As summer winds down, many of us along the east coast are thinking of making one final trip to the shore, a thought shared by our ancestors as well. The New Jersey shore, accessible in the late 19th century by ferries, steamships, and trains and in the 20th century by automobile, has long appealed to Philadelphia- area residents hoping to escape from the sweltering city. The wealthy built summer homes along the shore, while the less well-off found rental quarters, or even enjoyed a visit to the seaside as a one day getaway.
Although the rules of etiquette were undoubtedly somewhat loosened at the beach, modesty was not completely abandoned. Portable bathing machines provided privacy for those who wanted to change out of their street clothes into bathing suits to then be pulled into the water while still within the confines of the wagon.
Bathing Houses - Atlantic City, albumen print stereograph, ca. 1863. Library Company of Philadelphia.
Some beachgoers, however, never removed their street clothing. Women in long dresses with long sleeves and men in suits and ties are portrayed sitting rather stiffly on chairs alongside their more daring friends lounging in the sand. Dark umbrellas to soak up the sun's rays completed their beach-going outfits.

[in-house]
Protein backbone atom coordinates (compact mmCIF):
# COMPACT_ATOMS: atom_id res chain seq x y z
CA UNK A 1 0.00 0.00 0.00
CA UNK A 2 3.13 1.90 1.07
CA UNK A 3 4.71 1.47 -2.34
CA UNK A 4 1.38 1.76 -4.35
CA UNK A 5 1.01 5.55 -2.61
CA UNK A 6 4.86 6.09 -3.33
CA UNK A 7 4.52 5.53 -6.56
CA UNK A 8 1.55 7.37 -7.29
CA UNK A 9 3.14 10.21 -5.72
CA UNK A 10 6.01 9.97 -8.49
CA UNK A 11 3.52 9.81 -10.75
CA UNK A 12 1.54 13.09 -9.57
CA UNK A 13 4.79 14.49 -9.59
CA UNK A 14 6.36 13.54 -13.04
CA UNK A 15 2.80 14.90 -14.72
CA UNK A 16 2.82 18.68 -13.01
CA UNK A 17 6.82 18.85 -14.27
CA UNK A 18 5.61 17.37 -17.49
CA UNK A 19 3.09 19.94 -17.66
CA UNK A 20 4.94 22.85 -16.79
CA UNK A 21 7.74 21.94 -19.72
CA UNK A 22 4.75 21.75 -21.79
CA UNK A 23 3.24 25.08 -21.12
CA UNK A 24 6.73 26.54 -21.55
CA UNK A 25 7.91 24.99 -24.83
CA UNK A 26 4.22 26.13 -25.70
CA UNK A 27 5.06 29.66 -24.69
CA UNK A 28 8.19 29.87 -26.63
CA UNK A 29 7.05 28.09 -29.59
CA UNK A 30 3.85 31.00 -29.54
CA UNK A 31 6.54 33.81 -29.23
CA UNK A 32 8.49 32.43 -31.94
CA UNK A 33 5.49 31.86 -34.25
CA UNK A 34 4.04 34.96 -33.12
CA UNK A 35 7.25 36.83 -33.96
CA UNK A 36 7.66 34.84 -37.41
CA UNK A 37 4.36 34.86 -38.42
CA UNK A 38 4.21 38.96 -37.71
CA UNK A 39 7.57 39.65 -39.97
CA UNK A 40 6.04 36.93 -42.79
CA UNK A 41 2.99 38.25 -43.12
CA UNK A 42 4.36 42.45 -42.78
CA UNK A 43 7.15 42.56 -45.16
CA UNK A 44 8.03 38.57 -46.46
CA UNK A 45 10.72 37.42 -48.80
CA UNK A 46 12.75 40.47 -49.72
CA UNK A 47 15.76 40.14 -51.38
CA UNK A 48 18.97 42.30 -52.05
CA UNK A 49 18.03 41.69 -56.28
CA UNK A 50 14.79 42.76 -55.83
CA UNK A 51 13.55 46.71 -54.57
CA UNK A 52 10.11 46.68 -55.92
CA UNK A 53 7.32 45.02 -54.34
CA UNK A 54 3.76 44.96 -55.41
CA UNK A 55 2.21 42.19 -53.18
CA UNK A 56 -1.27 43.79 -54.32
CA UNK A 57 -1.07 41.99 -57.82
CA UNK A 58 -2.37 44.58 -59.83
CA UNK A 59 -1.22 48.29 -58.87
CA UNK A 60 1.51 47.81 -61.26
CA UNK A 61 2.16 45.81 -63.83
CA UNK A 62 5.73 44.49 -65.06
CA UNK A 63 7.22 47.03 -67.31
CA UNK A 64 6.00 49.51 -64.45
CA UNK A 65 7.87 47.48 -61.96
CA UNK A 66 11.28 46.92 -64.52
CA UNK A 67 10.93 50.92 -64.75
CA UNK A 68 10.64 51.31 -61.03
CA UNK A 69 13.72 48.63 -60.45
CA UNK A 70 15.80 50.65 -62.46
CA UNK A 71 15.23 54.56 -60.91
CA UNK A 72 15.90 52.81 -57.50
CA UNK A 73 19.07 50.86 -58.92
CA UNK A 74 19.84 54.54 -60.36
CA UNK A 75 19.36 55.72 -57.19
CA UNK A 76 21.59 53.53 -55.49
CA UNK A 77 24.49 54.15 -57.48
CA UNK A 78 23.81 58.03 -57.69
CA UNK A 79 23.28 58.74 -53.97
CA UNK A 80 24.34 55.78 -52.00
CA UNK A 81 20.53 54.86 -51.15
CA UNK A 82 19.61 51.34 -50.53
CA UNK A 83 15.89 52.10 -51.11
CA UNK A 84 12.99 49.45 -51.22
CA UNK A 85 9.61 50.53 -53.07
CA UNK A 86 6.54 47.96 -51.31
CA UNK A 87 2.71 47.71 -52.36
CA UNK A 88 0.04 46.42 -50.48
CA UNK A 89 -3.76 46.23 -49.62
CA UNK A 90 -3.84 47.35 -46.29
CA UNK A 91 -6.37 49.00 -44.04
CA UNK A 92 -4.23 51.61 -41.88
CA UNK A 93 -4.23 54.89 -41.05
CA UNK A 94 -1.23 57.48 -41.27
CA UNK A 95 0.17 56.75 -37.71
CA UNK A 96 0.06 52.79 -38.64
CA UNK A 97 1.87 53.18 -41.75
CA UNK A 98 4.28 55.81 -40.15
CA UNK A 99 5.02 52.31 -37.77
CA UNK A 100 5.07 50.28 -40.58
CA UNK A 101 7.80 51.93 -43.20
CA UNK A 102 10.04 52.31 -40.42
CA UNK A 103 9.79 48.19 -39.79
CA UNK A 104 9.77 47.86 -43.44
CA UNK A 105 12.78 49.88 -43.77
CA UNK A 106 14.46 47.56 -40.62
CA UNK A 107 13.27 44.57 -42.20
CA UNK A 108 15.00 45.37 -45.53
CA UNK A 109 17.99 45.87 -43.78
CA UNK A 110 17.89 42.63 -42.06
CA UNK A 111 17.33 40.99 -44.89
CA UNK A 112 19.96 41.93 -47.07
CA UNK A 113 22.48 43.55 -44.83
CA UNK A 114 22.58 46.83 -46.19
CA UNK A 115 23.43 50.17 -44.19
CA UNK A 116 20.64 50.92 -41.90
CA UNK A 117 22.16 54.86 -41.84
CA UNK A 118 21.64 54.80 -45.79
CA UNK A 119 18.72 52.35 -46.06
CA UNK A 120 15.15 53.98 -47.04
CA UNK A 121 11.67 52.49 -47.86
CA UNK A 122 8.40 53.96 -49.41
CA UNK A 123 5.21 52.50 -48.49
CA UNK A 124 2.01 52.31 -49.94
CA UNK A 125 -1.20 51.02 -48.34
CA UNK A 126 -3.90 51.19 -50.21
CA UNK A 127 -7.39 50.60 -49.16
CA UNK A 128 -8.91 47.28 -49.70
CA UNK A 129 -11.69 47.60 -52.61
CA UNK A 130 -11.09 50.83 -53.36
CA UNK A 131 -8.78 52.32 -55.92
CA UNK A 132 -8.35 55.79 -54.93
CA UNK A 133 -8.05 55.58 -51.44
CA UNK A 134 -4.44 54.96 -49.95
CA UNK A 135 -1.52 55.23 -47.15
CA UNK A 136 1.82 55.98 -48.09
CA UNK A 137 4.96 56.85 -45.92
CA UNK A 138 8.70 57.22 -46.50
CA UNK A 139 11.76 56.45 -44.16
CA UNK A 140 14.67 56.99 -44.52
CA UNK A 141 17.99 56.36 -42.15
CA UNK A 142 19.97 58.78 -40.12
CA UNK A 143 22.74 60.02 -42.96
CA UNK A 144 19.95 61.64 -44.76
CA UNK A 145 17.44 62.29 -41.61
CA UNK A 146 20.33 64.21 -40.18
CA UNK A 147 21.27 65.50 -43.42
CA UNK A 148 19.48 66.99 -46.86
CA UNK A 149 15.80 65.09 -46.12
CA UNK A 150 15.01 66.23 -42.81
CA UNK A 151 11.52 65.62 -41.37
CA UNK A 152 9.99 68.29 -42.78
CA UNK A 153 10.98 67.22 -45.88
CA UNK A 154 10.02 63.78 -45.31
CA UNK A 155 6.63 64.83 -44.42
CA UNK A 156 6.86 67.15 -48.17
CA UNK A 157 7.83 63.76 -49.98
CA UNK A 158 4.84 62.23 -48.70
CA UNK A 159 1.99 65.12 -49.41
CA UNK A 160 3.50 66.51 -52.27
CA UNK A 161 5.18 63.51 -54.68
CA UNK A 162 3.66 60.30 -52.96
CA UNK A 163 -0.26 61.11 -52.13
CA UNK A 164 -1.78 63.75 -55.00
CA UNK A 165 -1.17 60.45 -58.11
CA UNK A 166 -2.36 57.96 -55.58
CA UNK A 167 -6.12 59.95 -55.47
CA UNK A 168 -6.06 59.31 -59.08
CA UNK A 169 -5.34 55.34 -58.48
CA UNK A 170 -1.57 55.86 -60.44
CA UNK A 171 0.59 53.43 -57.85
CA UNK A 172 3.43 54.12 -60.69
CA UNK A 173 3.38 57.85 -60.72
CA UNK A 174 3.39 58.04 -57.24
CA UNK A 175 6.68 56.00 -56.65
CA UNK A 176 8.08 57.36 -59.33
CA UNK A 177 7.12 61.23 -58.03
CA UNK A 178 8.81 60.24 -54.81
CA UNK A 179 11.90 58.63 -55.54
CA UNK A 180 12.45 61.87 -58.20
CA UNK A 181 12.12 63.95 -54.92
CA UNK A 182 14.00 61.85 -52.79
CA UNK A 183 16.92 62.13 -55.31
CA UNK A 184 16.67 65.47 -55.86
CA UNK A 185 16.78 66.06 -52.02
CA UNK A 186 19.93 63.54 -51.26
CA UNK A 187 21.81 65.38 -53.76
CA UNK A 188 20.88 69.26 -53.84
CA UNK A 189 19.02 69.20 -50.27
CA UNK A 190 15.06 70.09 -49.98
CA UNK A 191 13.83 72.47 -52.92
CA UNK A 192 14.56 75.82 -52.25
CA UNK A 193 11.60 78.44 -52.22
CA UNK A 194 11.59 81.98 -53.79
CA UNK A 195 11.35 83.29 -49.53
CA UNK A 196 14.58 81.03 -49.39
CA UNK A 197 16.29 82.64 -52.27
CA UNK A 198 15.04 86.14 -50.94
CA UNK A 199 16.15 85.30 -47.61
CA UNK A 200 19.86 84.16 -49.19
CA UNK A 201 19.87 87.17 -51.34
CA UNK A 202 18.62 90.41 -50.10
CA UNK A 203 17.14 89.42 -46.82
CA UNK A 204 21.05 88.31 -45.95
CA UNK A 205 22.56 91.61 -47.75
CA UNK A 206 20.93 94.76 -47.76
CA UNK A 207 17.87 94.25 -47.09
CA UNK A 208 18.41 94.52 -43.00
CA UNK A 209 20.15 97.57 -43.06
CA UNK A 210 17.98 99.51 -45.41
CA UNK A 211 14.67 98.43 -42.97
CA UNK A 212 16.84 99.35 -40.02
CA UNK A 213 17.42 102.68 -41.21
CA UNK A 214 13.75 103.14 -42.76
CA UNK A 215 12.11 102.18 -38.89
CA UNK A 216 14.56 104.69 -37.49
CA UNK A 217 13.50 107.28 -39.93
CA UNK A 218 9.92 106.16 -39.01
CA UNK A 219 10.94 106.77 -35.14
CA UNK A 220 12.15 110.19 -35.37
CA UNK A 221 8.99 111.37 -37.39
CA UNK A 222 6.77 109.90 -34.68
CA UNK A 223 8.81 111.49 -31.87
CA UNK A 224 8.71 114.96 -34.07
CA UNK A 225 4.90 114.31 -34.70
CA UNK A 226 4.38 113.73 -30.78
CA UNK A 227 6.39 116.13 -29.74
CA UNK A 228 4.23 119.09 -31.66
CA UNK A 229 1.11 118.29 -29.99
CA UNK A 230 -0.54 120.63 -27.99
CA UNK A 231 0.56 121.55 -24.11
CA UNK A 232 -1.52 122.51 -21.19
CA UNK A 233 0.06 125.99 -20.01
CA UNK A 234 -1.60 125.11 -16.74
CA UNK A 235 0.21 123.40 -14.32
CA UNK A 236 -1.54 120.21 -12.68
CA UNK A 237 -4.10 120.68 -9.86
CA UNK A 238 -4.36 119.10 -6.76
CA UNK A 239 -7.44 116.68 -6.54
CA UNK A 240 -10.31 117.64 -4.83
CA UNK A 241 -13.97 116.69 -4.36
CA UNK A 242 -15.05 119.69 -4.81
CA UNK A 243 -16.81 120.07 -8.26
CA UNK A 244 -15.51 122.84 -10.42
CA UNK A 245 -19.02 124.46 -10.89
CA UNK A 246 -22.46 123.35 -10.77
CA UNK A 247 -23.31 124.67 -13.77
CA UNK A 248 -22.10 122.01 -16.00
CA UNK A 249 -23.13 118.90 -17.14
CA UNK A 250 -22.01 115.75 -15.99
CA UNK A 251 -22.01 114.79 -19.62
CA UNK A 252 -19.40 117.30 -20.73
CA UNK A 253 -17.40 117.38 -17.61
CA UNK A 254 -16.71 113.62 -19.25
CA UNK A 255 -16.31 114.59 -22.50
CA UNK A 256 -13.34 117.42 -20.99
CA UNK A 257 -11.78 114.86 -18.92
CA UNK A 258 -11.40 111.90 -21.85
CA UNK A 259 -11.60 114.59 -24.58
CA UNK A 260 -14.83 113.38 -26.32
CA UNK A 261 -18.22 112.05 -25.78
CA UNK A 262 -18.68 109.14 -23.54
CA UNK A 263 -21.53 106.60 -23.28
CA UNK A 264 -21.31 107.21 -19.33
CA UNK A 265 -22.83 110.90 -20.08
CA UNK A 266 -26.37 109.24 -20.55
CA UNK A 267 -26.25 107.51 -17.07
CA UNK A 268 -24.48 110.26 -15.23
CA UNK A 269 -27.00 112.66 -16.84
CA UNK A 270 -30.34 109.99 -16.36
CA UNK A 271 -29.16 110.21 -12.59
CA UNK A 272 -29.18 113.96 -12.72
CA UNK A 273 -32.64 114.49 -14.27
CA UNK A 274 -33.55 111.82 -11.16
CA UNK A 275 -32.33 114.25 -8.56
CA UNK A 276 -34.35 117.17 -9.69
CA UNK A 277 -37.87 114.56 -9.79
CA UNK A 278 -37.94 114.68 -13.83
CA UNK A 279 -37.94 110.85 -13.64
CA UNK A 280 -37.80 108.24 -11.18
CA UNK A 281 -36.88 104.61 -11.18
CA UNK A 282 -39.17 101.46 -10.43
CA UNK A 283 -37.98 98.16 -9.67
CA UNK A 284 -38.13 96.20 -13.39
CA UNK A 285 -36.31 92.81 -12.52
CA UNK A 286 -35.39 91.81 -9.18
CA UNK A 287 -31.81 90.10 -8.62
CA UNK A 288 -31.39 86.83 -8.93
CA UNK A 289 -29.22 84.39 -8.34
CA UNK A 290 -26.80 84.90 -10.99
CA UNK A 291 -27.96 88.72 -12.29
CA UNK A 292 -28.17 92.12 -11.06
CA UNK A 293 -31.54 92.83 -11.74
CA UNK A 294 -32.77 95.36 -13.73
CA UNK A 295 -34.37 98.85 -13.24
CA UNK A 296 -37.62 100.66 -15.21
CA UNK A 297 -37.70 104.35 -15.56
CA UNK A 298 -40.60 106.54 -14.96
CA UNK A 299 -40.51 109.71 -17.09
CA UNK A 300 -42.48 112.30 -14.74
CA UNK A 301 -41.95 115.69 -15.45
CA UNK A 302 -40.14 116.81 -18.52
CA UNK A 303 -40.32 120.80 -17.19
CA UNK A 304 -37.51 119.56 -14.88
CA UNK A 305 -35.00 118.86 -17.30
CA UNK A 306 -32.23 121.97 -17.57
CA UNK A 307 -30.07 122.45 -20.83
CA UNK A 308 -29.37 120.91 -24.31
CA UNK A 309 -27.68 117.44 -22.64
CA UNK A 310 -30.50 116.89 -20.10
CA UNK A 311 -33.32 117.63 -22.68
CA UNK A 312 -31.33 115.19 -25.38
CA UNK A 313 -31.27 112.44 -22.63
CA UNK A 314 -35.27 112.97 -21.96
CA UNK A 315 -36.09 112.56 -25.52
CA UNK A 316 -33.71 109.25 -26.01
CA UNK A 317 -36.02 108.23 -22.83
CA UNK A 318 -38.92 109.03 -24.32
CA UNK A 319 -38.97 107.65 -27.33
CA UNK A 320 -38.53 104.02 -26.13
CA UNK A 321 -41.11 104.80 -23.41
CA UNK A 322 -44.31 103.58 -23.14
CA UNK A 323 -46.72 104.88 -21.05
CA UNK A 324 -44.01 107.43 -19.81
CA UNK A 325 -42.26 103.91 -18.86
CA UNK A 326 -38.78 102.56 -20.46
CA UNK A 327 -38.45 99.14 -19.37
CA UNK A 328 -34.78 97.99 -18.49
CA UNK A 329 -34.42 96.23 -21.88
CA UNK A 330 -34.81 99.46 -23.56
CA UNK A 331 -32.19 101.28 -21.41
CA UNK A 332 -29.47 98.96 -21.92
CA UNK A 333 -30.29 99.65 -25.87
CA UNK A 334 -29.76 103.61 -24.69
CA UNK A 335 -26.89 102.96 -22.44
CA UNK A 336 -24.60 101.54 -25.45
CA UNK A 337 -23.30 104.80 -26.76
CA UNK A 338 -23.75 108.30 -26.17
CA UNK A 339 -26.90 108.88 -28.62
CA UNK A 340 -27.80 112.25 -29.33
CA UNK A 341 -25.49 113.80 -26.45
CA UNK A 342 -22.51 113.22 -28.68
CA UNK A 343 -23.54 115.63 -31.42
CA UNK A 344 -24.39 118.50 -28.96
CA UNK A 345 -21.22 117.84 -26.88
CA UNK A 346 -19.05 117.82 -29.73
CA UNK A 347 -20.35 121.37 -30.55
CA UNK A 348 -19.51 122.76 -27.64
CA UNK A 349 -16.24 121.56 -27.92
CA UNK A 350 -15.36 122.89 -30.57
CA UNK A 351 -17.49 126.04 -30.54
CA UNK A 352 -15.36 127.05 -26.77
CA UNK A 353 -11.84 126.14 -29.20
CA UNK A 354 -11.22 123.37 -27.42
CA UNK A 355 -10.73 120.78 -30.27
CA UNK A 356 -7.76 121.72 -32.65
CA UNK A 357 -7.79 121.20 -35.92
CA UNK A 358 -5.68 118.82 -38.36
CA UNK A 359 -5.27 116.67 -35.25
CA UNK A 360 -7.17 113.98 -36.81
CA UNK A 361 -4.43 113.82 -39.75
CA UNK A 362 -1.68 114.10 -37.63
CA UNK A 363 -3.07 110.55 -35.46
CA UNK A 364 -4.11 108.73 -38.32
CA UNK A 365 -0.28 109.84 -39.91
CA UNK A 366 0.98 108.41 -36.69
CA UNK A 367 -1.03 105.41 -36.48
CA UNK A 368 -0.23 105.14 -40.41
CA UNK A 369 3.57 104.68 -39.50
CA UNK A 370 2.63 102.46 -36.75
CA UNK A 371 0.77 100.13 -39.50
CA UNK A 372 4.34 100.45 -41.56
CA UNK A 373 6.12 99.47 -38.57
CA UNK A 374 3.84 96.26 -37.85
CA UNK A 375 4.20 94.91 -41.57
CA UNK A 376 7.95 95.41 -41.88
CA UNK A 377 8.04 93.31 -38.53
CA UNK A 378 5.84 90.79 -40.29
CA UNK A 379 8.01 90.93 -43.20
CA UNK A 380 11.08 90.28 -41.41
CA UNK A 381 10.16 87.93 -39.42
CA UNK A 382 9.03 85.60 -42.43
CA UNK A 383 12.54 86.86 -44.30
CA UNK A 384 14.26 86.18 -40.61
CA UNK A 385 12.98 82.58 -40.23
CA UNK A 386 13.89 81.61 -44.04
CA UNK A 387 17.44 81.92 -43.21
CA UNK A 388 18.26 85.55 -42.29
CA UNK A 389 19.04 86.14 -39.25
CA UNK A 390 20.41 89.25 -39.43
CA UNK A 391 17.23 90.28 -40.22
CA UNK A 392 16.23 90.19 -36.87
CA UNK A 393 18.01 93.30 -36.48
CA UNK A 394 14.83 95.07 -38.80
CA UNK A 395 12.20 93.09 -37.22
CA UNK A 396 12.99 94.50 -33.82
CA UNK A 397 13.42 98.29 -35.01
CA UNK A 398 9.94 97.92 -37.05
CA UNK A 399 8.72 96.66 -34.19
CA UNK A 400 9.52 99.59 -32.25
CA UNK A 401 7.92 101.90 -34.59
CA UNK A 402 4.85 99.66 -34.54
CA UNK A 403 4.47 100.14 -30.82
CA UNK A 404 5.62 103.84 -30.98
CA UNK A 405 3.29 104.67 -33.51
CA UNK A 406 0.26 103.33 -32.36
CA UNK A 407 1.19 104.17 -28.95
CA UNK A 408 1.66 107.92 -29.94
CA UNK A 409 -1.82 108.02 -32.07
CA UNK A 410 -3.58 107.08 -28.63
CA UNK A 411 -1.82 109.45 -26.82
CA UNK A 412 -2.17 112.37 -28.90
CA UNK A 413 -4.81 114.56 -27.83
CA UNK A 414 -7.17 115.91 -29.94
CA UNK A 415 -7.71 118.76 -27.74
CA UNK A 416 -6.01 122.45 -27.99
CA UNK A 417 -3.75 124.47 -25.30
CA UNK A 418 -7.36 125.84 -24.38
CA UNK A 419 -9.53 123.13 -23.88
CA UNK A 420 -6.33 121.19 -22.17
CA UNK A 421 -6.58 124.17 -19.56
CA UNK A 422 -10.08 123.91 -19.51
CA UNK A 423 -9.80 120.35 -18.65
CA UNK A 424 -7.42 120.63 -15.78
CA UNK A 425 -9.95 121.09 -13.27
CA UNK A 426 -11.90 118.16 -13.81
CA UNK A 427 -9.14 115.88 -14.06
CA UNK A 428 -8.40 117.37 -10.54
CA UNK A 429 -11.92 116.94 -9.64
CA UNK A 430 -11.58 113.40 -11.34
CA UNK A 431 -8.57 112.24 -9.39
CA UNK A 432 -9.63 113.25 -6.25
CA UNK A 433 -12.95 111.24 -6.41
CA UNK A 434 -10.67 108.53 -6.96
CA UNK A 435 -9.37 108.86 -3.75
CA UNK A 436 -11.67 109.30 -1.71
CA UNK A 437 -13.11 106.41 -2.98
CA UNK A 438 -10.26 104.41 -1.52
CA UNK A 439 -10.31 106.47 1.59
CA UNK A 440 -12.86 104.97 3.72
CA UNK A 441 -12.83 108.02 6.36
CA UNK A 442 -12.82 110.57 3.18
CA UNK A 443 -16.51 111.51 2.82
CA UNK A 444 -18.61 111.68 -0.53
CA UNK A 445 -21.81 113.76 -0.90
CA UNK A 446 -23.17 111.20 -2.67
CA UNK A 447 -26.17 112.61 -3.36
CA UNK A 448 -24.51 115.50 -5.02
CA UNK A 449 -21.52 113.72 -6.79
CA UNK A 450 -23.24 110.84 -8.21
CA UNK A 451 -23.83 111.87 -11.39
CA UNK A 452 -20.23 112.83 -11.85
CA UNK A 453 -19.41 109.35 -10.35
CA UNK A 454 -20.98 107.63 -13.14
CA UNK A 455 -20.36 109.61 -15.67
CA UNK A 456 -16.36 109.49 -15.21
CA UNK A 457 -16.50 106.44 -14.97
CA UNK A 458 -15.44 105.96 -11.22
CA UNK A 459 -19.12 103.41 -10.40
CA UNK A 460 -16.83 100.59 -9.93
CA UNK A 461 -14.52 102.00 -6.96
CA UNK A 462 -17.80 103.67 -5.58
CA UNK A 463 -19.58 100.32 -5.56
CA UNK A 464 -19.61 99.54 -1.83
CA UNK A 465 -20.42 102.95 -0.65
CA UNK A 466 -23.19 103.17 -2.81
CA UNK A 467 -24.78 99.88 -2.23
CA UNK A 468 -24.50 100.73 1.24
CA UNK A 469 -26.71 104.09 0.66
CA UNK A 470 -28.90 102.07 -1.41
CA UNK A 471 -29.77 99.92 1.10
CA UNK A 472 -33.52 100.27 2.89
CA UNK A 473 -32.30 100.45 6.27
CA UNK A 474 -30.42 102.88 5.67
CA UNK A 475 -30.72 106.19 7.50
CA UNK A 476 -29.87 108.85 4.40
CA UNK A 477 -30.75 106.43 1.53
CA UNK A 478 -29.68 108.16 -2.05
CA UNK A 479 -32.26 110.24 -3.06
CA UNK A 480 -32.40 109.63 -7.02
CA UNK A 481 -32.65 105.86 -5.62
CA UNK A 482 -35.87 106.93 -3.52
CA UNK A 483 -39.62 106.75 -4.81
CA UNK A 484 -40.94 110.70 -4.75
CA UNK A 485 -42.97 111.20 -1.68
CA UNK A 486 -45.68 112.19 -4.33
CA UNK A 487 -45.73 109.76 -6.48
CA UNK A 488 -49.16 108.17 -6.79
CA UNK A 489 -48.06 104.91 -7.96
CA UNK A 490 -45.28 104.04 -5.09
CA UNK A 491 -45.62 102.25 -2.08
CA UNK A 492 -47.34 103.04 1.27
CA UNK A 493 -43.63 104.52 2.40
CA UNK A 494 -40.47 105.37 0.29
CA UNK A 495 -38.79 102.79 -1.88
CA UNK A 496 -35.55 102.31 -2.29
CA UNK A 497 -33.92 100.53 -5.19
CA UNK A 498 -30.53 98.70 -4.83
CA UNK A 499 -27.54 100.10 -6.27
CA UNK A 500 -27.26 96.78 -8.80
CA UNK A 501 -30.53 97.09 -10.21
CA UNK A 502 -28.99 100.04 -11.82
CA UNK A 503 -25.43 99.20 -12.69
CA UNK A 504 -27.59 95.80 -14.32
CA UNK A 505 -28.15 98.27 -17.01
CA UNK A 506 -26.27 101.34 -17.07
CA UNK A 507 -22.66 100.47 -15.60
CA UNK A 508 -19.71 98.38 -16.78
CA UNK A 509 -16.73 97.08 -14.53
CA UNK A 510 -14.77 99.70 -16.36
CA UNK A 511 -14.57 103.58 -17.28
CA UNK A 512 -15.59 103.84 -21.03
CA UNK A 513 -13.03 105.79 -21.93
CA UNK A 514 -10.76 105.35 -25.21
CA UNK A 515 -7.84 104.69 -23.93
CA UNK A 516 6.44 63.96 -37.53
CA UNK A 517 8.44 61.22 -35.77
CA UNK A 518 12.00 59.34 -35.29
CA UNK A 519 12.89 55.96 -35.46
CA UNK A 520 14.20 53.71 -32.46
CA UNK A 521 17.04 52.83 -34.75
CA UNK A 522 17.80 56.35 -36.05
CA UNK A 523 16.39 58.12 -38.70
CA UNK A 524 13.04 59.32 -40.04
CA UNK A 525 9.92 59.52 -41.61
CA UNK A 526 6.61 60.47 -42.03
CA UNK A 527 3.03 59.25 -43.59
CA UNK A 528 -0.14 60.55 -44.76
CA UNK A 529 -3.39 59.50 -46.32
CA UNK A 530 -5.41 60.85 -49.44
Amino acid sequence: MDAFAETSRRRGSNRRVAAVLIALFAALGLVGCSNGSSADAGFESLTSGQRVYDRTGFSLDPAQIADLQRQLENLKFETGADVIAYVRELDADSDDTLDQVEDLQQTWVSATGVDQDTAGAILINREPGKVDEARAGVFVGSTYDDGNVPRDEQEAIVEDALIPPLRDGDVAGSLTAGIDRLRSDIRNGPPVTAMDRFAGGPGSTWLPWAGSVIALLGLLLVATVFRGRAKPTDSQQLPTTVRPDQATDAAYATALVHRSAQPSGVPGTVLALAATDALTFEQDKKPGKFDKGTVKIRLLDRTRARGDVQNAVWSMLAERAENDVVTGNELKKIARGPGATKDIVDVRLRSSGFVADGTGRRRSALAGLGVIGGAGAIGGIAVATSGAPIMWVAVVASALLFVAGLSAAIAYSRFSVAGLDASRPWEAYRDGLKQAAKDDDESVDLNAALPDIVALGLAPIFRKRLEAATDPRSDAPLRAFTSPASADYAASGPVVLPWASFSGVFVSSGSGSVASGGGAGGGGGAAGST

Chester & Handy, Group on Beach, Cape May, New Jersey, albumen print stereograph, ca. 1880. Library Company of Philadelphia.
For others, the lure of the water (or perhaps the pleading of their children) was too strong to resist and they took the plunge into the cool waters of the Atlantic Ocean.
Not everyone was comfortable with spontaneous recreation and for those who required more structure to their leisure, group calisthenics were offered along the boardwalk in Ocean City in the 1930s.
Photo-Illustrators, Ocean City, New Jersey Beach, gelatin silver photograph, ca. 1930. Library Company of Philadelphia. Gift of Joseph Kelly.
Fun, however, you defined it, could always be found at the Jersey shore.
The Print and Photograph Department of the Library Company of Philadelphia, an independent research library, includes about 100,000 graphic items. Visit our digital collections catalog ImPAC to see a selection of our digitized images.
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